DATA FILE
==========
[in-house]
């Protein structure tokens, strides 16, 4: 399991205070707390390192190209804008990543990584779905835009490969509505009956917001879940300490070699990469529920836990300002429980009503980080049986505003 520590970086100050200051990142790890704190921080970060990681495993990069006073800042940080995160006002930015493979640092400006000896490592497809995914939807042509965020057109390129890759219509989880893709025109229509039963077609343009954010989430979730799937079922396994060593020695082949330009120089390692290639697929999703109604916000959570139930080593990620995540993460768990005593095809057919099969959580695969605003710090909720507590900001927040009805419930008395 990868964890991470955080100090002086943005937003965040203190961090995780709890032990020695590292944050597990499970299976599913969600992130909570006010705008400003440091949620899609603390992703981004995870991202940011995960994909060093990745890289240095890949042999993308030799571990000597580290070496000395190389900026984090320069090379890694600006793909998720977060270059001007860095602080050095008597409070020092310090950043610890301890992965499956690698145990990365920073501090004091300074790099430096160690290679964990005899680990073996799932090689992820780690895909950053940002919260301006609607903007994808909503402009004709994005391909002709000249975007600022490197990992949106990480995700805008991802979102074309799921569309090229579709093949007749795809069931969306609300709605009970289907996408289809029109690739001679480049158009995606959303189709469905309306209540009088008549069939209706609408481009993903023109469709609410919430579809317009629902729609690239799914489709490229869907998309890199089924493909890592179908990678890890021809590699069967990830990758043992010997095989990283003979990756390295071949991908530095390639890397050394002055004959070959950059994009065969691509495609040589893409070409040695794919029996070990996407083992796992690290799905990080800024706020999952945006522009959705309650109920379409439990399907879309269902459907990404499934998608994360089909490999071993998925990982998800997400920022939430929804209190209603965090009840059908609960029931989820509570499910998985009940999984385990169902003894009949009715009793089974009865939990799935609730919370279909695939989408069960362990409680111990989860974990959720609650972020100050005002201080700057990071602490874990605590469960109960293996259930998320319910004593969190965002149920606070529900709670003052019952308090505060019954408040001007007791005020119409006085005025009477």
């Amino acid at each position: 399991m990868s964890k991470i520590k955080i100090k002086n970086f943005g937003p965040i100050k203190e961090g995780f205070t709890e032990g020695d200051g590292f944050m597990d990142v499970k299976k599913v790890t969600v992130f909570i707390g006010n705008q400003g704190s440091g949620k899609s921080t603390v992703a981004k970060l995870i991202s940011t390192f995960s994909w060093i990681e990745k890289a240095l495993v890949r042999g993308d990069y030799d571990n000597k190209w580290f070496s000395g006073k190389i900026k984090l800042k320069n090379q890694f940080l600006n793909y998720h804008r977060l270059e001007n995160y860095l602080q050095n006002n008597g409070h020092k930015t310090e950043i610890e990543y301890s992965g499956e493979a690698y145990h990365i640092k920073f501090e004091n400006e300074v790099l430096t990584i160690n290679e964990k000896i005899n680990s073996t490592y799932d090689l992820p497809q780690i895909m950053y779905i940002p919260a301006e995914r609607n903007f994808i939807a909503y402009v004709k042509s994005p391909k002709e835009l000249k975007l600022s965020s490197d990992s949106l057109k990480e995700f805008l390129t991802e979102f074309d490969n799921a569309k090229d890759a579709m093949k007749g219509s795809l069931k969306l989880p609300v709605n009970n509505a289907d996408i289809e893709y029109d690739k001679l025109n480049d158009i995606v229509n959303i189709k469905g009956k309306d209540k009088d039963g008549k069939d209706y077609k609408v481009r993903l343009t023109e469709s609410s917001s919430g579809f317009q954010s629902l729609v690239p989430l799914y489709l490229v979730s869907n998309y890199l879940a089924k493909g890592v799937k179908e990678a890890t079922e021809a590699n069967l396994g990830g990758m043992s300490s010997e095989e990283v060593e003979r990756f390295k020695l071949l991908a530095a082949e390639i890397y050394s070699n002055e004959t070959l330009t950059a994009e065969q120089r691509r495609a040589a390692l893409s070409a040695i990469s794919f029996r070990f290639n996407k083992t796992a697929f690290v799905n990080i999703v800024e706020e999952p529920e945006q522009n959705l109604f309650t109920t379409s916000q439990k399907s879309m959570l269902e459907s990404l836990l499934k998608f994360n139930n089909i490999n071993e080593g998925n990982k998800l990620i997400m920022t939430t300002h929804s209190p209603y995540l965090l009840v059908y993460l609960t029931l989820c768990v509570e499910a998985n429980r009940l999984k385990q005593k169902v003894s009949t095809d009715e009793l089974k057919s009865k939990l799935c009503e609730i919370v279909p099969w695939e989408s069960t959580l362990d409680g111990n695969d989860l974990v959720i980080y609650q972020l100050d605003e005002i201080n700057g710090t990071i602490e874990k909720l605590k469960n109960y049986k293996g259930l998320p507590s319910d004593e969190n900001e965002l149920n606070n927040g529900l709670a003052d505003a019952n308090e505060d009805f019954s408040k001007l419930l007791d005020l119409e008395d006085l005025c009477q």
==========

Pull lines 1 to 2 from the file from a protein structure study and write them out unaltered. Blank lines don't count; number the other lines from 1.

[in-house]
């Protein structure tokens, strides 16, 4: 399991205070707390390192190209804008990543990584779905835009490969509505009956917001879940300490070699990469529920836990300002429980009503980080049986505003 520590970086100050200051990142790890704190921080970060990681495993990069006073800042940080995160006002930015493979640092400006000896490592497809995914939807042509965020057109390129890759219509989880893709025109229509039963077609343009954010989430979730799937079922396994060593020695082949330009120089390692290639697929999703109604916000959570139930080593990620995540993460768990005593095809057919099969959580695969605003710090909720507590900001927040009805419930008395 990868964890991470955080100090002086943005937003965040203190961090995780709890032990020695590292944050597990499970299976599913969600992130909570006010705008400003440091949620899609603390992703981004995870991202940011995960994909060093990745890289240095890949042999993308030799571990000597580290070496000395190389900026984090320069090379890694600006793909998720977060270059001007860095602080050095008597409070020092310090950043610890301890992965499956690698145990990365920073501090004091300074790099430096160690290679964990005899680990073996799932090689992820780690895909950053940002919260301006609607903007994808909503402009004709994005391909002709000249975007600022490197990992949106990480995700805008991802979102074309799921569309090229579709093949007749795809069931969306609300709605009970289907996408289809029109690739001679480049158009995606959303189709469905309306209540009088008549069939209706609408481009993903023109469709609410919430579809317009629902729609690239799914489709490229869907998309890199089924493909890592179908990678890890021809590699069967990830990758043992010997095989990283003979990756390295071949991908530095390639890397050394002055004959070959950059994009065969691509495609040589893409070409040695794919029996070990996407083992796992690290799905990080800024706020999952945006522009959705309650109920379409439990399907879309269902459907990404499934998608994360089909490999071993998925990982998800997400920022939430929804209190209603965090009840059908609960029931989820509570499910998985009940999984385990169902003894009949009715009793089974009865939990799935609730919370279909695939989408069960362990409680111990989860974990959720609650972020100050005002201080700057990071602490874990605590469960109960293996259930998320319910004593969190965002149920606070529900709670003052019952308090505060019954408040001007007791005020119409006085005025009477």